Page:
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Donvito v. Board of Education of the Northern Valley Regional High

August 9, 2006

KATHLEEN DONVITO, PETITIONER-APPELLANT,
v.
BOARD OF EDUCATION OF THE NORTHERN VALLEY REGIONAL HIGH SCHOOL DISTRICT, BERGEN COUNTY, RESPONDENT-RESPONDENT, AND LOUISE RYAN, INTERVENOR-RESPONDENT.



On appeal from a Final Decision of theNew Jersey State Board of Education, No. 1-04.

The opinion of the court was delivered by: Wefing, P.J.A.D.

NOT FOR PUBLICATION WITHOUT THE APPROVAL OF THE APPELLATE DIVISION

APPROVED FOR PUBLICATION

Argued May 24, 2006

Before Judges Wefing, Wecker and Fuentes.

Kathleen Donvito was employed by the Northern Valley Regional High School District Board of Education ("Northern Valley" or "Board") from 1995 to 2002. In 2002, Northern Valley notified her it was not renewing her contract for the upcoming school year. Donvito filed a petition with the Commissioner of Education alleging that Northern Valley violated her tenure rights. The matter was referred to the Office of Administrative Law, and in July 2003, the administrative law judge granted summary judgment to Northern Valley, finding that Donvito had not achieved tenure status. The Commissioner of Education rejected the decision of the administrative law judge, reversed the grant of summary judgment to Northern Valley, granted summary judgment to Donvito, and ordered her reinstatement.

Northern Valley appealed to the State Board of Education. In a divided vote, the State Board ruled that Donvito's employment with Northern Valley did not afford her tenure rights. Donvito has appealed. After reviewing the record in light of the contentions advanced on appeal, we affirm.

The matter was presented on stipulated facts. Donvito is certified as an elementary school teacher, as an English teacher, as a nursery school teacher, as a learning disabilities teacher consultant and as a teacher of the handicapped. In her first year with Northern Valley, 1995 to 1996, she worked as a per diem substitute teacher. Thereafter, she worked as a home instructor. The parties' stipulation of facts described her responsibilities as a home instructor in the following manner:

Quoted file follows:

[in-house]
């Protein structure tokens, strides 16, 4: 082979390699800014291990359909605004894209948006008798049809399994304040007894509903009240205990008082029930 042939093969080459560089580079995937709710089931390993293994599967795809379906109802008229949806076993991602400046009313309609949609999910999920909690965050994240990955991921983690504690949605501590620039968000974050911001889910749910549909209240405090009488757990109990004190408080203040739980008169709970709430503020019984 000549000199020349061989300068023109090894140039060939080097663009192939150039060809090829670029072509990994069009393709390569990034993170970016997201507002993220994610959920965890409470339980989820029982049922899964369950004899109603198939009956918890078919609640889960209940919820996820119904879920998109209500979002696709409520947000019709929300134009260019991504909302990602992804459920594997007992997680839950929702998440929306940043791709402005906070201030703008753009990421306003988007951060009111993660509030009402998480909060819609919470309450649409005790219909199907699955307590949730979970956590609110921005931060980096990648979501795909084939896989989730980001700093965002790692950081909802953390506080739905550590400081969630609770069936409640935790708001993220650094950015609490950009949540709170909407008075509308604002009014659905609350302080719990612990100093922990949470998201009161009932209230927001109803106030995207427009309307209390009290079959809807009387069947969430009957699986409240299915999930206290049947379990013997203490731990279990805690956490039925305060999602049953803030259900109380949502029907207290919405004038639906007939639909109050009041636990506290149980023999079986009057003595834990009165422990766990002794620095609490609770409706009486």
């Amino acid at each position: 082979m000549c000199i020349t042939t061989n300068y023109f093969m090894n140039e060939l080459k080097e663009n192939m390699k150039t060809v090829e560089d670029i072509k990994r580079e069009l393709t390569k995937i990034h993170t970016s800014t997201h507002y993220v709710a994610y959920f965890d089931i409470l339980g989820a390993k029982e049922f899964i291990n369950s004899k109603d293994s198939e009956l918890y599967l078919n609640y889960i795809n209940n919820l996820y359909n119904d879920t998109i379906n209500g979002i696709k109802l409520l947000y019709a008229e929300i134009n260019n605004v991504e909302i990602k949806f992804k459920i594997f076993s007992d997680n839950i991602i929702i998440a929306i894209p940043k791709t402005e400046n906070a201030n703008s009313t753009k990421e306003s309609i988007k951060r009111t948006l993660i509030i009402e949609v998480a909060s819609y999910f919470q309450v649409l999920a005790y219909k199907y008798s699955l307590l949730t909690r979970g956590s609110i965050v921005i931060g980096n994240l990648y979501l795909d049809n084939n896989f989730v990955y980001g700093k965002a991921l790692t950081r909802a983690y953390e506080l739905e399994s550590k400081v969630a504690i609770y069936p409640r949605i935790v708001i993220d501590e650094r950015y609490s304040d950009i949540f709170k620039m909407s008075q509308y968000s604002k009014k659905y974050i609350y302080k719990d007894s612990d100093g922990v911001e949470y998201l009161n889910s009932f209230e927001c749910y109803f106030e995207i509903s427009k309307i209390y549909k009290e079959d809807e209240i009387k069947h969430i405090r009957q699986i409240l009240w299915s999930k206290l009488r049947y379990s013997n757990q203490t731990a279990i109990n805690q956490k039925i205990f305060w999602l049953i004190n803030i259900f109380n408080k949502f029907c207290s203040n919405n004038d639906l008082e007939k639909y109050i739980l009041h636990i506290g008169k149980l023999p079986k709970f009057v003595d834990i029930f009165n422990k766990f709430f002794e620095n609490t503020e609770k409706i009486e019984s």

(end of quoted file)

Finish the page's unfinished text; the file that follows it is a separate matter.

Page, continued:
[P]roviding instruction for those students who were unable to attend classes in school because of physical illness or other reasons. Home Instructors [teach] course content based upon the program requirements for graduation. Home Instructors work at times that [vary] depending upon the number of students needing services. Since a student's absence is usually unpredictable, home instruction assignments are usually made with minimal advance notice.

As a home instructor, Ms. Donvito worked on an as-needed basis. She was paid an hourly rate, for the actual hours worked. The number of hours she worked, and the earnings she received, varied according to the need for her services. As a home instructor, she was not afforded the benefits provided for other teachers in the Northern Valley system.

Ms. Donvito also worked in other capacities in the Northern Valley system. Between 1998 and 2000, she worked as High School Proficiency Test and Special Review Assessment ("HSPT/SRA") tutor. For four months in 1999, she also worked as a Perkins Grant Counselor.*fn1

Because of her fluctuating hours, her earnings also varied. Her gross earnings in 1997 from Northern Valley were $26,112.50, in 1998, $15,091.75, and in 1999, $20,738.42. In 2000, she received a contract to work as a special education teacher for Northern Valley from February 18, 2000 through June 30, 2000; she was paid on a 2/5 basis for a salary of $23,103.60. She signed another contract for the 2001 to 2002 school year as special education teacher. This was a 4/5 contract, for which she was paid a salary of $50,282.40. The present dispute developed when she did not receive a contract for the 2002 to 2003 school year.

Resolution of this appeal revolves around the proper construction and interplay of several statutes. As such, it involves a question of law, and our review of the Board's decision is not confined to a determination as to whether the result reached by the Board is "arbitrary, capricious or unreasonable or is not supported by substantial credible evidence in the record as a whole." Watson v. City of E. Orange, 175 N.J. 442 (2003). This court is "'in no way bound by the agency's interpretation of a statute or its determination of a strictly legal issue,' and we will intercede if the agency's action exceeds the bounds of its discretion." In re Distribution of ...


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